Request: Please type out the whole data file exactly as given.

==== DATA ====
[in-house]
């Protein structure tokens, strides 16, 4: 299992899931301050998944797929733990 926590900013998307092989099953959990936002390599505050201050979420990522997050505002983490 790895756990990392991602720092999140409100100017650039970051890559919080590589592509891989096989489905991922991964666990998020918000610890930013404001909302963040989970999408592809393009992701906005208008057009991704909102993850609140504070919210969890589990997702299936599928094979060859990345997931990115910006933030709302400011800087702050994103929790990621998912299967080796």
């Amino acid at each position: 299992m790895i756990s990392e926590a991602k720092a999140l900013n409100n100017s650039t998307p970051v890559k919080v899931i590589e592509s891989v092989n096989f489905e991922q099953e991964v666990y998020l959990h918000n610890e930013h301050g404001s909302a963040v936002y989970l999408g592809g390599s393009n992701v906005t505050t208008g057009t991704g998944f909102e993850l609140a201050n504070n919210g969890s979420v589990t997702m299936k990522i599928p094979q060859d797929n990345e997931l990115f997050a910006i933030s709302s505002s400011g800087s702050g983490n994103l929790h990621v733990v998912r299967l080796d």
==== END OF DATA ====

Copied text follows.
[in-house]
């Protein structure tokens, strides 16, 4: 299992899931301050998944797929733990 926590900013998307092989099953959990936002390599505050201050979420990522997050505002983490 790895756990990392991602720092999140409100100017650039970051890559919080590589592509891989096989489905991922991964666990998020918000610890930013404001909302963040989970999408592809393009992701906005208008057009991704909102993850609140504070919210969890589990997702299936599928094979060859990345997931990115910006933030709302400011800087702050994103929790990621998912299967080796």
């Amino acid at each position: 299992m790895i756990s990392e926590a991602k720092a999140l900013n409100n100017s650039t998307p970051v890559k919080v899931i590589e592509s891989v092989n096989f489905e991922q099953e991964v666990y998020l959990h918000n610890e930013h301050g404001s909302a963040v936002y989970l999408g592809g390599s393009n992701v906005t505050t208008g057009t991704g998944f909102e993850l609140a201050n504070n919210g969890s979420v589990t997702m299936k990522i599928p094979q060859d797929n990345e997931l990115f997050a910006i933030s709302s505002s400011g800087s702050g983490n994103l929790h990621v733990v998912r299967l080796d």